8

In a formal email of the kind where you begin with "Dear Mr. Surname" and finish with "Best regards", for example, should we use the following contractions? Or are the non contracted forms more appropriate?

  • We have -> We've
  • We would -> We'd
  • There is -> There's
  • etc.
8

In formal writing, do not use contractions.

  • 1
    That pretty much sums it up! :) – Kosmonaut Nov 10 '10 at 15:19
  • Great, that's what I wanted to confirm. Let's wait to see if there are any other opinions here. Thanks – b.roth Nov 10 '10 at 15:40
  • 10
    Why shouldn't one use contractions in formal writing? – Alexandru Nov 11 '10 at 16:39
  • -1 Wildly outdated advice that isn't applicable in any context that hasn't already specified a StyleGuide (in which case your question is answered by that) – Brondahl Jul 18 '17 at 16:38
  • I understand that "we've" isn't really formal, but what about "don't"? Because "I do not like..." doesn't sound really well to me... (But I'm not native EN speaker.) – M. Volf Dec 9 '18 at 12:45
5

Giving blanket advice about contractions in "formal" writing is impossible because norms differ by discipline or purpose. When using contractions doesn't breach the specific governing norms, you should pursue the greatest clarity and concision, achieved by avoiding expanded verbs that are ordinarily contracted. I discuss this in depth in "The celebration of informality and the unsettled status of contractions."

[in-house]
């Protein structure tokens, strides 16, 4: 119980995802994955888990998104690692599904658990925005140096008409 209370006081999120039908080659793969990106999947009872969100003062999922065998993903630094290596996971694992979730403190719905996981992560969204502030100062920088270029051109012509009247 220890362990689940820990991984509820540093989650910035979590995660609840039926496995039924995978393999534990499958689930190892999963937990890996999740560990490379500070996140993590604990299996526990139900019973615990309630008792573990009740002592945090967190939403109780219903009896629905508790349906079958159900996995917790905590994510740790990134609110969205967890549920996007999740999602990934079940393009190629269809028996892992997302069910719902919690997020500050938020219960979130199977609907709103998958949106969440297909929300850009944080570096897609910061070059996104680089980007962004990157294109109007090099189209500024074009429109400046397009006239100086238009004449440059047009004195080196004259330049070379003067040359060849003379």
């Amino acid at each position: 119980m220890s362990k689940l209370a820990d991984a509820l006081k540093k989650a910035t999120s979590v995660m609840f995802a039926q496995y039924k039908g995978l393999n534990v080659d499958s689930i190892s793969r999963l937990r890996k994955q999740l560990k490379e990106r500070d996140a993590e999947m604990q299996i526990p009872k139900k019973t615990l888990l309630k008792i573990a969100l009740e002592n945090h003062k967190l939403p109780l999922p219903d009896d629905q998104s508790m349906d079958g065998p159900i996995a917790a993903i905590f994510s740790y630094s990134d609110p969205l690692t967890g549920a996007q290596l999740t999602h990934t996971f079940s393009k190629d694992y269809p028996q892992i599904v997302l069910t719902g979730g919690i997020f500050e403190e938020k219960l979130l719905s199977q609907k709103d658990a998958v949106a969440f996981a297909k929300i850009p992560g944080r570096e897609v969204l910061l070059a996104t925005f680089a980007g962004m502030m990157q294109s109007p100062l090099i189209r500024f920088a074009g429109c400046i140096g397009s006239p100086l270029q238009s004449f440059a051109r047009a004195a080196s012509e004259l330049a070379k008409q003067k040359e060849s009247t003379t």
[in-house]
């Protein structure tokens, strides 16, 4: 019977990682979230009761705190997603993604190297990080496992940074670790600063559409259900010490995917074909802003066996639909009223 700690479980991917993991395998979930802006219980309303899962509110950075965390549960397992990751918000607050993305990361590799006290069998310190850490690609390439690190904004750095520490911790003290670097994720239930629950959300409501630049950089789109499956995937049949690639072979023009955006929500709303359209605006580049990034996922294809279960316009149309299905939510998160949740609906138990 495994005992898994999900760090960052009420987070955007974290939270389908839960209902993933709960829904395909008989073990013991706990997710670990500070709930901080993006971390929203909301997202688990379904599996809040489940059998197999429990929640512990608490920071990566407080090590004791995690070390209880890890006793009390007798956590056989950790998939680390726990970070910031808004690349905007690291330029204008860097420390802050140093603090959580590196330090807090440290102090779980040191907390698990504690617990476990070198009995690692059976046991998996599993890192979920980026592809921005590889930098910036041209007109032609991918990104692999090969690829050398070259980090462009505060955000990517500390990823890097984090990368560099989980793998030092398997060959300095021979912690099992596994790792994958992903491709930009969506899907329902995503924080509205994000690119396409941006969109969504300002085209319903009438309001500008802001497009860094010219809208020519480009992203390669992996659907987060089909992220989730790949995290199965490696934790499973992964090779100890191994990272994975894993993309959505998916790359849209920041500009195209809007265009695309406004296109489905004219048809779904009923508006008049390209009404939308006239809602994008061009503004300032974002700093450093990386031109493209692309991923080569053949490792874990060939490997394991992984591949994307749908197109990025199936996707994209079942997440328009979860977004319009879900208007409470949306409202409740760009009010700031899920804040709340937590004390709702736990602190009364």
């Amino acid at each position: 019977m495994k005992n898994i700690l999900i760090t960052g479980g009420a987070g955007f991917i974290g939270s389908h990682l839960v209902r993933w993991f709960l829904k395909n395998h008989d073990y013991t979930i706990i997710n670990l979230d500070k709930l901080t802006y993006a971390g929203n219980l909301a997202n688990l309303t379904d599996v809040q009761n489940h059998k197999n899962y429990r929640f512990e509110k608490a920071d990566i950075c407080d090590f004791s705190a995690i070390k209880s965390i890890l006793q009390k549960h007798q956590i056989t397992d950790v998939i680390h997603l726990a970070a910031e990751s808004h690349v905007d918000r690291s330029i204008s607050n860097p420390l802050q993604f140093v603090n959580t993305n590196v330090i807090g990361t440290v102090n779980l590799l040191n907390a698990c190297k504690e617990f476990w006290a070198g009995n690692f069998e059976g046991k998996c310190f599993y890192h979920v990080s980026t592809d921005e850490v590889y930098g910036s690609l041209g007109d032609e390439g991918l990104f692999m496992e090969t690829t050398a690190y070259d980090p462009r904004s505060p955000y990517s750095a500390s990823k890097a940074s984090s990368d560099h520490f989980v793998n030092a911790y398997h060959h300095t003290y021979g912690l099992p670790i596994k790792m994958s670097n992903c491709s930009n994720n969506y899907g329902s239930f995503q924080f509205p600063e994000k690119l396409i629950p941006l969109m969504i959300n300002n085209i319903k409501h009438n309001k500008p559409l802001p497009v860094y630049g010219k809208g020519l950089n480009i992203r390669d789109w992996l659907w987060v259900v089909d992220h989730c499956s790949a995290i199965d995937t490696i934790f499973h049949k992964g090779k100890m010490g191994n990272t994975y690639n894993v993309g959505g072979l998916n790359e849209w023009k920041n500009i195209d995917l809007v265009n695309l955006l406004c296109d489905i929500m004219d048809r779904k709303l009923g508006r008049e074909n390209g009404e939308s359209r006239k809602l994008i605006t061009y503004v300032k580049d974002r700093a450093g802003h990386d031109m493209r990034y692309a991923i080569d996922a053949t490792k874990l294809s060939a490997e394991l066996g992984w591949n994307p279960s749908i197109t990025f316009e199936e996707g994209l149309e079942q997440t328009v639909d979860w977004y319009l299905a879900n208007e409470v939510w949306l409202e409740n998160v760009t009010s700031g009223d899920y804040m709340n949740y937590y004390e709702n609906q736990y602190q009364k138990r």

3

Short answer: use contractions where appropriate.

The idea behind banning contractions is to avoid upsetting people who entertain the delusion that there’s something wrong with using them in a formal context. Before you decide that you don’t want to risk offending such people (in case there are any still living), it is important to beware the dangers of avoiding contractions:

You could sound pompous.

You risk trying the patience of those who don’t have a problem with contractions (i.e. anyone who reads your e-mail).

Care must be taken when rewording sentences so that meaning is preserved. For example these two sentences do not mean the same thing:

  1. He thought a Christian could not attend church and still be saved.
  2. He thought a Christian couldn't attend church and still be saved.
  • Could you please explain the difference in meaning in your last example? – Dmitry Grigoryev Aug 1 '17 at 14:12
  • 1
    @DmitryGrigoryev "could (not attend church) and (still be saved)" versus "couldn't (attend church and still be saved)". The different interpretations are: (1) you can be saved without having had attended church and (2) if you attend church, you can't be saved. Although the first phrasing is could be interpreted in either way - "not A and B" is ambiguous. – NotThatGuy Aug 1 '17 at 15:01

protected by user140086 Mar 14 '16 at 4:55

Thank you for your interest in this question. Because it has attracted low-quality or spam answers that had to be removed, posting an answer now requires 10 reputation on this site (the association bonus does not count).

Would you like to answer one of these unanswered questions instead?

Not the answer you're looking for? Browse other questions tagged or ask your own question.